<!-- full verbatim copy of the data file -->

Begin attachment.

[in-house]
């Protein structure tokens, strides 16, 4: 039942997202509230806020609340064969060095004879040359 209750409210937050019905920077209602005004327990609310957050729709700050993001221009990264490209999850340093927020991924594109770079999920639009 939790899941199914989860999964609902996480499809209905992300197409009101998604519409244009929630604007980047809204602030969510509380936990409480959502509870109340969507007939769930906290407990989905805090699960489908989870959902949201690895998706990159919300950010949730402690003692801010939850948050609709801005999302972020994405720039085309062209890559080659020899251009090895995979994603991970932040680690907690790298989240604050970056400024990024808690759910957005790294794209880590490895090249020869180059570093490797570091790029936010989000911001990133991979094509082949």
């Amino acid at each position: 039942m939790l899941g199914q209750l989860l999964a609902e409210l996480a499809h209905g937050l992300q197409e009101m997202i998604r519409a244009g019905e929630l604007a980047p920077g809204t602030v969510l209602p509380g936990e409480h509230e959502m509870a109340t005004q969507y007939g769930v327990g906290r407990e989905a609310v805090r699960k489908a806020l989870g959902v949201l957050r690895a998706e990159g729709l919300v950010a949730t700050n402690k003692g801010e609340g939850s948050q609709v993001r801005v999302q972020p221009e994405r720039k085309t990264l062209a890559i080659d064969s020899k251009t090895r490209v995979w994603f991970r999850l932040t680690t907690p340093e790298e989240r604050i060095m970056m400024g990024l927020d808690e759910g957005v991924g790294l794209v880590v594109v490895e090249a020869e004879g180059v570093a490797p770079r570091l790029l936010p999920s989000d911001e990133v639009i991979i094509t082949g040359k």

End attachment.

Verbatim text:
[in-house]
């Protein structure tokens, strides 16, 4: 039942997202509230806020609340064969060095004879040359 209750409210937050019905920077209602005004327990609310957050729709700050993001221009990264490209999850340093927020991924594109770079999920639009 939790899941199914989860999964609902996480499809209905992300197409009101998604519409244009929630604007980047809204602030969510509380936990409480959502509870109340969507007939769930906290407990989905805090699960489908989870959902949201690895998706990159919300950010949730402690003692801010939850948050609709801005999302972020994405720039085309062209890559080659020899251009090895995979994603991970932040680690907690790298989240604050970056400024990024808690759910957005790294794209880590490895090249020869180059570093490797570091790029936010989000911001990133991979094509082949």
């Amino acid at each position: 039942m939790l899941g199914q209750l989860l999964a609902e409210l996480a499809h209905g937050l992300q197409e009101m997202i998604r519409a244009g019905e929630l604007a980047p920077g809204t602030v969510l209602p509380g936990e409480h509230e959502m509870a109340t005004q969507y007939g769930v327990g906290r407990e989905a609310v805090r699960k489908a806020l989870g959902v949201l957050r690895a998706e990159g729709l919300v950010a949730t700050n402690k003692g801010e609340g939850s948050q609709v993001r801005v999302q972020p221009e994405r720039k085309t990264l062209a890559i080659d064969s020899k251009t090895r490209v995979w994603f991970r999850l932040t680690t907690p340093e790298e989240r604050i060095m970056m400024g990024l927020d808690e759910g957005v991924g790294l794209v880590v594109v490895e090249a020869e004879g180059v570093a490797p770079r570091l790029l936010p999920s989000d911001e990133v639009i991979i094509t082949g040359k």